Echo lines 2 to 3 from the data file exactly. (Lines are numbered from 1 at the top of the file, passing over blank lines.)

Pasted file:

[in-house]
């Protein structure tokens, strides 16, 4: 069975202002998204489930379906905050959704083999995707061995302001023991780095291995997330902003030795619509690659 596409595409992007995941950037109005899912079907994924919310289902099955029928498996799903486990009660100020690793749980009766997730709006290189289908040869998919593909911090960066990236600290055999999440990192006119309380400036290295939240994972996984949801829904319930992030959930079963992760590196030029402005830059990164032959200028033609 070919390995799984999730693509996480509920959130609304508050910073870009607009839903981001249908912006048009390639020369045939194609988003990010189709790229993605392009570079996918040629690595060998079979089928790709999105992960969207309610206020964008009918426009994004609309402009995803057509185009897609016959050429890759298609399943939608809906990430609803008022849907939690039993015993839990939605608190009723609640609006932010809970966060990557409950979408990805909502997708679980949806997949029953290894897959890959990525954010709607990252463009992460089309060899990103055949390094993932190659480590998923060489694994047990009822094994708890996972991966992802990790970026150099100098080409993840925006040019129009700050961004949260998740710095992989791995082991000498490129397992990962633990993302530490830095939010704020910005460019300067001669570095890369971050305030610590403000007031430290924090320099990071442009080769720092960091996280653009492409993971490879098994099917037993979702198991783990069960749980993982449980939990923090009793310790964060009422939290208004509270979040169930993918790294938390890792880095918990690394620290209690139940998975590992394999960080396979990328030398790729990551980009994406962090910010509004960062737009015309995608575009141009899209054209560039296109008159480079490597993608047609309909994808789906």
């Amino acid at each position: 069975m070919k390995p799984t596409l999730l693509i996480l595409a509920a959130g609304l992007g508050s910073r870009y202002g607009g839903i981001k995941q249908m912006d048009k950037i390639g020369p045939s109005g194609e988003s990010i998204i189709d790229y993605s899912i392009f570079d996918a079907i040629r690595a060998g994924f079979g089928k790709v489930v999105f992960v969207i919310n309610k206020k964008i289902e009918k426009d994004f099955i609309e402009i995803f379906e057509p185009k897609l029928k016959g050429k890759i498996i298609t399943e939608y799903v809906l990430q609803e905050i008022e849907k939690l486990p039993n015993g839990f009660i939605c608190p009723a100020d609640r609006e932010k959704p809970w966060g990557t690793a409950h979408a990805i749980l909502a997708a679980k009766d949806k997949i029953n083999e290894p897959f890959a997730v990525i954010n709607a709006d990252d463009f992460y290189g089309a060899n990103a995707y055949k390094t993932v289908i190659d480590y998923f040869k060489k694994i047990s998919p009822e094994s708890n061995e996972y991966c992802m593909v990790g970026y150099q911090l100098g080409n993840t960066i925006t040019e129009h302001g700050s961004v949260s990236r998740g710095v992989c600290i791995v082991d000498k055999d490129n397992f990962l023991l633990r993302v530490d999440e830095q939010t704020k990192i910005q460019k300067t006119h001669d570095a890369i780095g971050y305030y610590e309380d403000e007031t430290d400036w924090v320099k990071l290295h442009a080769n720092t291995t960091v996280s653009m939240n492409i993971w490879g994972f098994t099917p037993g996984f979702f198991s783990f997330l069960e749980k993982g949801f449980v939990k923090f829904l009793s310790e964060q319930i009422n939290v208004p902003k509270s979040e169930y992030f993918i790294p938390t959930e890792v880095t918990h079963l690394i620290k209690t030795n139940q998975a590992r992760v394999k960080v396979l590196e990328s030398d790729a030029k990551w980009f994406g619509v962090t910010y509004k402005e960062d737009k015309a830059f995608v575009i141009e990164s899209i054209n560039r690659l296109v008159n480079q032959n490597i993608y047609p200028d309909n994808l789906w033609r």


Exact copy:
């Protein structure tokens, strides 16, 4: 069975202002998204489930379906905050959704083999995707061995302001023991780095291995997330902003030795619509690659 596409595409992007995941950037109005899912079907994924919310289902099955029928498996799903486990009660100020690793749980009766997730709006290189289908040869998919593909911090960066990236600290055999999440990192006119309380400036290295939240994972996984949801829904319930992030959930079963992760590196030029402005830059990164032959200028033609 070919390995799984999730693509996480509920959130609304508050910073870009607009839903981001249908912006048009390639020369045939194609988003990010189709790229993605392009570079996918040629690595060998079979089928790709999105992960969207309610206020964008009918426009994004609309402009995803057509185009897609016959050429890759298609399943939608809906990430609803008022849907939690039993015993839990939605608190009723609640609006932010809970966060990557409950979408990805909502997708679980949806997949029953290894897959890959990525954010709607990252463009992460089309060899990103055949390094993932190659480590998923060489694994047990009822094994708890996972991966992802990790970026150099100098080409993840925006040019129009700050961004949260998740710095992989791995082991000498490129397992990962633990993302530490830095939010704020910005460019300067001669570095890369971050305030610590403000007031430290924090320099990071442009080769720092960091996280653009492409993971490879098994099917037993979702198991783990069960749980993982449980939990923090009793310790964060009422939290208004509270979040169930993918790294938390890792880095918990690394620290209690139940998975590992394999960080396979990328030398790729990551980009994406962090910010509004960062737009015309995608575009141009899209054209560039296109008159480079490597993608047609309909994808789906």
């Amino acid at each position: 069975m070919k390995p799984t596409l999730l693509i996480l595409a509920a959130g609304l992007g508050s910073r870009y202002g607009g839903i981001k995941q249908m912006d048009k950037i390639g020369p045939s109005g194609e988003s990010i998204i189709d790229y993605s899912i392009f570079d996918a079907i040629r690595a060998g994924f079979g089928k790709v489930v999105f992960v969207i919310n309610k206020k964008i289902e009918k426009d994004f099955i609309e402009i995803f379906e057509p185009k897609l029928k016959g050429k890759i498996i298609t399943e939608y799903v809906l990430q609803e905050i008022e849907k939690l486990p039993n015993g839990f009660i939605c608190p009723a100020d609640r609006e932010k959704p809970w966060g990557t690793a409950h979408a990805i749980l909502a997708a679980k009766d949806k997949i029953n083999e290894p897959f890959a997730v990525i954010n709607a709006d990252d463009f992460y290189g089309a060899n990103a995707y055949k390094t993932v289908i190659d480590y998923f040869k060489k694994i047990s998919p009822e094994s708890n061995e996972y991966c992802m593909v990790g970026y150099q911090l100098g080409n993840t960066i925006t040019e129009h302001g700050s961004v949260s990236r998740g710095v992989c600290i791995v082991d000498k055999d490129n397992f990962l023991l633990r993302v530490d999440e830095q939010t704020k990192i910005q460019k300067t006119h001669d570095a890369i780095g971050y305030y610590e309380d403000e007031t430290d400036w924090v320099k990071l290295h442009a080769n720092t291995t960091v996280s653009m939240n492409i993971w490879g994972f098994t099917p037993g996984f979702f198991s783990f997330l069960e749980k993982g949801f449980v939990k923090f829904l009793s310790e964060q319930i009422n939290v208004p902003k509270s979040e169930y992030f993918i790294p938390t959930e890792v880095t918990h079963l690394i620290k209690t030795n139940q998975a590992r992760v394999k960080v396979l590196e990328s030398d790729a030029k990551w980009f994406g619509v962090t910010y509004k402005e960062d737009k015309a830059f995608v575009i141009e990164s899209i054209n560039r690659l296109v008159n480079q032959n490597i993608y047609p200028d309909n994808l789906w033609r």